Article Bookmarked
Bookmark Removed

How to Regulate Anxiety


May. 27, 2022 Psychology Today

We might call the times we live in, ‘”The Second Age of Anxiety.” 

Surveys and clinical data indicate the highest levels of anxiety since the post-war publication of W. H. Auden’s legendary poem, when the shadow of nuclear holocaust loomed.

Young people are especially afflicted in this second coming of the Age of Anxiety, faced with uncertain futures and threats permeating their phones and their schools. Men are by no means beyond the grip of noxious worry, but women suffer more disorders, with a wider range of worries about the well-being of others.

Now more than ever we need to understand the function of anxiety and how to reduce its negative effects, while enhancing its positive aspects. Yes, anxiety does have positive effects.

The First Signal

Anxiety is the first signal of the mammalian alarm system. In all animals it signals a possibility of harm, deprivation, or sexual failure. In social animals, it also signals possible abandonment or isolation. In humans, it also signals loss of status or esteem. 

Types of Anxiety

Temperamental: We’re born with an emotional tone that includes a certain propensity to anxiety.

Situational: Test-taking, driving, public speaking, performance, first dates.

Symptomatic of something else: Emotional disorder, stress, depletion of physical resources (tired, hungry, ill).

Beneficial Anxiety

In small doses, anxiety is a vital feeling. Without it, we’re ill-prepared for the important tasks of life. We’d be killed crossing the street.

Actual or anticipated change in the environment, memory, or imagination stimulates anxiety. Anxiety tells us to pay attention—something bad might happen. It shuts out most information to keep us focused on the pending change. Anxiety about accidentally starting a fire gets us to stop thinking about what we’ll have for lunch, and focus on prevention—checking the gas, turning off the iron, servicing the furnace.

Among anxiety’s beneficial signals are those that tell us to improve:

Self-acceptance—when we’re too self-critical

Self-care—when we need to sleep, eat-well, exercise, practice self-compassion

Relationships—when they need attention and repair.

Problem Anxiety

We lose the benefits of anxiety when we construe it as a stop signal, rather than a caution signal. When we interpret anxiety as a red light, rather than a yellow light, we undermine its motivation to improve our health, well-being, safety, and relationships.

In problem anxiety, all signals mean that something bad will happen, and we’ll be unable to cope with it, or the cost of coping will be too great.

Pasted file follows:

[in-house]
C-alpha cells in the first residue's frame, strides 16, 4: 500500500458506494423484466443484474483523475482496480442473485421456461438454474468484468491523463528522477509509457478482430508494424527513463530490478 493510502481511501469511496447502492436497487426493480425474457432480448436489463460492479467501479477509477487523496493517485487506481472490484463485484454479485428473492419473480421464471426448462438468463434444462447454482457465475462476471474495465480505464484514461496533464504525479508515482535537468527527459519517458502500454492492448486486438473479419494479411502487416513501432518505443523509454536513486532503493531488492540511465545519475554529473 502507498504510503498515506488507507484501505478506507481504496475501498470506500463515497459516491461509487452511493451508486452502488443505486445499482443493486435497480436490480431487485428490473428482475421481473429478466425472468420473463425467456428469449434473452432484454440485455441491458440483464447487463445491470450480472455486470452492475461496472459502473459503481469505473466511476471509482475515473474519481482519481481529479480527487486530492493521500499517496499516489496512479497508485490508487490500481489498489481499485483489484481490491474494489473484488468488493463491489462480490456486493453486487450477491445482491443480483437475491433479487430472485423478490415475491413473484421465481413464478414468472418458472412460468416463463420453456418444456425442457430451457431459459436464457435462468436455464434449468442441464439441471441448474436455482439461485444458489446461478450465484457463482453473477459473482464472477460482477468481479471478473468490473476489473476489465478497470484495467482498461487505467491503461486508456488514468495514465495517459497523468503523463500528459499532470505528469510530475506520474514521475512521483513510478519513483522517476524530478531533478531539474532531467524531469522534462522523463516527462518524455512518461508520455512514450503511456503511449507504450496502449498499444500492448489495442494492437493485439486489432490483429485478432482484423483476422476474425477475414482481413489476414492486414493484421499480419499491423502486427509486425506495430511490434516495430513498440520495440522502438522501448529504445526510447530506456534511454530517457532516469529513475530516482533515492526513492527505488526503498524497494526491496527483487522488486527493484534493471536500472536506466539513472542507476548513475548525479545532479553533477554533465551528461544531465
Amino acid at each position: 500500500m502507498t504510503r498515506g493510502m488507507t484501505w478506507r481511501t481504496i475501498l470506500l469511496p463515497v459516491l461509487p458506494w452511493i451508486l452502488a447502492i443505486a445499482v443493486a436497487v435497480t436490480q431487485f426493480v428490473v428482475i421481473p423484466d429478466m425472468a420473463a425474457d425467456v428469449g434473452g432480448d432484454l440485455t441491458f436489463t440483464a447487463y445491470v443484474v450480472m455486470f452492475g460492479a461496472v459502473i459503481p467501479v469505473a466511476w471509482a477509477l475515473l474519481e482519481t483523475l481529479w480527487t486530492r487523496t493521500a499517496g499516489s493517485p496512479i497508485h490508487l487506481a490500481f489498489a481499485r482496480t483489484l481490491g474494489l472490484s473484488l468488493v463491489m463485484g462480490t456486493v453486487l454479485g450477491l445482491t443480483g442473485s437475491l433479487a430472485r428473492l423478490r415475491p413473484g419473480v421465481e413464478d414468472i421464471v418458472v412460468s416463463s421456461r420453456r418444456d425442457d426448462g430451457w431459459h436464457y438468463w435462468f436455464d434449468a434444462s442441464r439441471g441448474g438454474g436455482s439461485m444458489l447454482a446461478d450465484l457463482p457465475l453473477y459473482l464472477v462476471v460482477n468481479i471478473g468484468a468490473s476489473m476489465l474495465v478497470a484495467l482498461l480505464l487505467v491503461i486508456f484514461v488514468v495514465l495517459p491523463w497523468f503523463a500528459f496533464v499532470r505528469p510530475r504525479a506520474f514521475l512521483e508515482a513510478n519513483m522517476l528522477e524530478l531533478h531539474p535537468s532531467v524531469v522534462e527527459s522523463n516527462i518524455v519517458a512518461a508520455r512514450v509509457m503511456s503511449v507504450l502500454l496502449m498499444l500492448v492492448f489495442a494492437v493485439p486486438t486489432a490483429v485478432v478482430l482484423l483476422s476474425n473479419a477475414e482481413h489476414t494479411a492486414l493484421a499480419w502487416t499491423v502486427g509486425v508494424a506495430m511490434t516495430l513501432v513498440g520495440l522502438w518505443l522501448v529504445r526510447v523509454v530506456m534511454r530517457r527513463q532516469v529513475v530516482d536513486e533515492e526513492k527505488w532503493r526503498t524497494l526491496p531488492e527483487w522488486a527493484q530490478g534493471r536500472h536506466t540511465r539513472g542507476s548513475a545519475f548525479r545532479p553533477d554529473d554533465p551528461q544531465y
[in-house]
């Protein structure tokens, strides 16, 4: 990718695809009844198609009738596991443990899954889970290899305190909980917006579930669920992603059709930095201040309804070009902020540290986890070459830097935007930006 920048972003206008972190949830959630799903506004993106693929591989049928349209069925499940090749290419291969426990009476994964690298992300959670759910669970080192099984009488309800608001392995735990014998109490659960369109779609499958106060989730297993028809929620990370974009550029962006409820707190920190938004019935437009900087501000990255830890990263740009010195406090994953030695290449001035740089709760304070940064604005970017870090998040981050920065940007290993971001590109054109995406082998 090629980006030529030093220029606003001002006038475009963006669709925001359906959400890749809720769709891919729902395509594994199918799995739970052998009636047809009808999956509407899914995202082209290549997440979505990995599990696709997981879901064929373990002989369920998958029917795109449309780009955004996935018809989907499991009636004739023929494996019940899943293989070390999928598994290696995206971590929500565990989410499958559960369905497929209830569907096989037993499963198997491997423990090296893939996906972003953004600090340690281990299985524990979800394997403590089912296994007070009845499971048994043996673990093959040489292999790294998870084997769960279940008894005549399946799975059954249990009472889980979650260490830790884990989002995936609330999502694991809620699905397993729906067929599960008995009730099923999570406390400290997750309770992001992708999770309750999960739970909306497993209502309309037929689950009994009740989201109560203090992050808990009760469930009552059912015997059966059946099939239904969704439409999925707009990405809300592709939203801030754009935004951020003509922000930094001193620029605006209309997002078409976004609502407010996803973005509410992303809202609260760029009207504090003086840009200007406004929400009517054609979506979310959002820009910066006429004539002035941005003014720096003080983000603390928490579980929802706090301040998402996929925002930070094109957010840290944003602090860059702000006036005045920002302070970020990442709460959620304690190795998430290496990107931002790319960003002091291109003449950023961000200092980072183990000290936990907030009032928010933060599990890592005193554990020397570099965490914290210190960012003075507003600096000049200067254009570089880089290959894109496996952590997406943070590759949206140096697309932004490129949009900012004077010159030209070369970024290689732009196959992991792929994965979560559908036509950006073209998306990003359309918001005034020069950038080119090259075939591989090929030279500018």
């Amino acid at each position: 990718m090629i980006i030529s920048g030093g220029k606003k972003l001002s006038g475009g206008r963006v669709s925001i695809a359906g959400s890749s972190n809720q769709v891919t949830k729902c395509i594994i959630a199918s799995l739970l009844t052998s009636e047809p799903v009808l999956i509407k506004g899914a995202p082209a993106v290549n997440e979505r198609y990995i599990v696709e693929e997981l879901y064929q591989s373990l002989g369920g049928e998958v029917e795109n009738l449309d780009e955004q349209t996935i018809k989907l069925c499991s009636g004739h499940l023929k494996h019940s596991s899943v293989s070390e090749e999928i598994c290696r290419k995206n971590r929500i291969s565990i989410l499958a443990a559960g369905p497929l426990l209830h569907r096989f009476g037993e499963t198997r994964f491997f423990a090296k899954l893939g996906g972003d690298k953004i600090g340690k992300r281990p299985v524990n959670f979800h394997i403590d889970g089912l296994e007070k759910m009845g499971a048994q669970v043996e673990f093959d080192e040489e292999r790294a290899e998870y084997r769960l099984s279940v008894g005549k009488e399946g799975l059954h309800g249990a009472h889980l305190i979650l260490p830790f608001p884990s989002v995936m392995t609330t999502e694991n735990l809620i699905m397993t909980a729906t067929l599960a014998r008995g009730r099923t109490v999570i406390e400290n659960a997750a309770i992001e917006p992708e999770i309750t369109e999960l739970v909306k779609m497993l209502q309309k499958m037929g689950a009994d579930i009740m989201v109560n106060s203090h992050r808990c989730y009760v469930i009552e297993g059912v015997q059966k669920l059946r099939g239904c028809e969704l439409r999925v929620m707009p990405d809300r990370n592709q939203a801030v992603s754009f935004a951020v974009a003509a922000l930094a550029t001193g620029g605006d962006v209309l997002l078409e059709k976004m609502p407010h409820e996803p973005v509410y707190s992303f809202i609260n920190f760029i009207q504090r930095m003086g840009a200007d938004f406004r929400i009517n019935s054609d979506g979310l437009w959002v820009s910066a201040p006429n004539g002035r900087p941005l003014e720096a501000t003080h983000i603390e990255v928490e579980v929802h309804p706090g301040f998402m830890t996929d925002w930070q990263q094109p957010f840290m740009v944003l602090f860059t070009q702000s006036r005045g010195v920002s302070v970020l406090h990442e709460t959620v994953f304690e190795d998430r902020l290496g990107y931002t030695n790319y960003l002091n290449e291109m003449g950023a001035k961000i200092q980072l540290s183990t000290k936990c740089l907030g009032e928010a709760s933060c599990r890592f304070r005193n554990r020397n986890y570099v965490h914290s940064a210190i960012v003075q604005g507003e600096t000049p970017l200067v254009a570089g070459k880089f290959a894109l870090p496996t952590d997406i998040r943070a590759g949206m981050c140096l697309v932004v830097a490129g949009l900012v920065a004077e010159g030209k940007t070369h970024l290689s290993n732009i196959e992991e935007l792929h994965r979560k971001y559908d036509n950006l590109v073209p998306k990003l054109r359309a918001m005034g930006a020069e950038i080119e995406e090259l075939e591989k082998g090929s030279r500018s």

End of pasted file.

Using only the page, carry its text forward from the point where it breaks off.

Characteristics of Problem Anxiety

Scanning—taking in lots of superficial information, making focus more difficult, increasing error rates

Thought-racing—thoughts that occur rapidly bypass the brain’s reality-testing

Thought-looping—thinking the same things over and over

Self-consciousness—I might be judged

Vigilance— looking for negatives; judging others.

Anxious people tend to be controlling, but not with malicious intent or desire to dominate. They try hard to avoid feeling “out of control” by keeping the environment from stimulating anxiety. Never mind that people hate to feel controlled, which means continual frustration. Attempts to regulate emotions by controlling the environment increase vigilance and worsen anxiety.

Anxiety vs. Fear

Read More on Psychology Today

Gene Upshaw Player Assistance Trust Fund

Apply Today

All Resources

Tell Me More

Why We All Should Get Screened for Anxiety

The importance of diagnosing and treating anxiety.

Read More

2 Reasons Overthinking May Be in Overdrive

When emotional intelligence collides with a vulnerable identity.

Read More

I’m Overwhelmed. What Can I Do?

How flexible emotion regulation can help improve your mental health.

Read More

Working With Your Partner to Confront and Control Stress

On dyadic coping.

Read More

How to Dispute Mistakes On Your Credit Report

Do your research and know who to connect with.

Read More

9 Ways To Make Divorce Easier On Kids

Divorce is hard on everyone involved. But it can be especially tough on kids

Read More

How Great Leaders Communicate

Transformational leaders are exceptional communicators.

Read More

High amounts of salty, processed foods could double stress levels

Study finds the way you eat will impact your levels of anxiety and stress

Read More